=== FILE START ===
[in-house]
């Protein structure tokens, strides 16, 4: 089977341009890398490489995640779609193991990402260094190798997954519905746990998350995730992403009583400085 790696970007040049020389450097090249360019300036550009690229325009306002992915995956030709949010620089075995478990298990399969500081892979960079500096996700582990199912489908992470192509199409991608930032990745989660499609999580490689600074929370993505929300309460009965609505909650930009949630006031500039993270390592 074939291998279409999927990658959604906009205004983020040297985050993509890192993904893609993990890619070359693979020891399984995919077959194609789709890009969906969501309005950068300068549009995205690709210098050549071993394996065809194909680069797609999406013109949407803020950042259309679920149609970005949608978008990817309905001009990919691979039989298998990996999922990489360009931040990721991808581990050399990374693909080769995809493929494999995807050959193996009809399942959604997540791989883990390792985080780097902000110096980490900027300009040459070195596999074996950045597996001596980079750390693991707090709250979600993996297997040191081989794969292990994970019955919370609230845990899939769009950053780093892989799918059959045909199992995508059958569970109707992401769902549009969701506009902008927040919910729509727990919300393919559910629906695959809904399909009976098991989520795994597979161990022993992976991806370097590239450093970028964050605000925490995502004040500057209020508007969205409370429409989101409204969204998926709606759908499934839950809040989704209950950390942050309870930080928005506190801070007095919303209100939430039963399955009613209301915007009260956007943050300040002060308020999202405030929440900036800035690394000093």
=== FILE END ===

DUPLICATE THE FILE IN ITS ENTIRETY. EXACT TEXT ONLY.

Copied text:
[in-house]
């Protein structure tokens, strides 16, 4: 089977341009890398490489995640779609193991990402260094190798997954519905746990998350995730992403009583400085 790696970007040049020389450097090249360019300036550009690229325009306002992915995956030709949010620089075995478990298990399969500081892979960079500096996700582990199912489908992470192509199409991608930032990745989660499609999580490689600074929370993505929300309460009965609505909650930009949630006031500039993270390592 074939291998279409999927990658959604906009205004983020040297985050993509890192993904893609993990890619070359693979020891399984995919077959194609789709890009969906969501309005950068300068549009995205690709210098050549071993394996065809194909680069797609999406013109949407803020950042259309679920149609970005949608978008990817309905001009990919691979039989298998990996999922990489360009931040990721991808581990050399990374693909080769995809493929494999995807050959193996009809399942959604997540791989883990390792985080780097902000110096980490900027300009040459070195596999074996950045597996001596980079750390693991707090709250979600993996297997040191081989794969292990994970019955919370609230845990899939769009950053780093892989799918059959045909199992995508059958569970109707992401769902549009969701506009902008927040919910729509727990919300393919559910629906695959809904399909009976098991989520795994597979161990022993992976991806370097590239450093970028964050605000925490995502004040500057209020508007969205409370429409989101409204969204998926709606759908499934839950809040989704209950950390942050309870930080928005506190801070007095919303209100939430039963399955009613209301915007009260956007943050300040002060308020999202405030929440900036800035690394000093």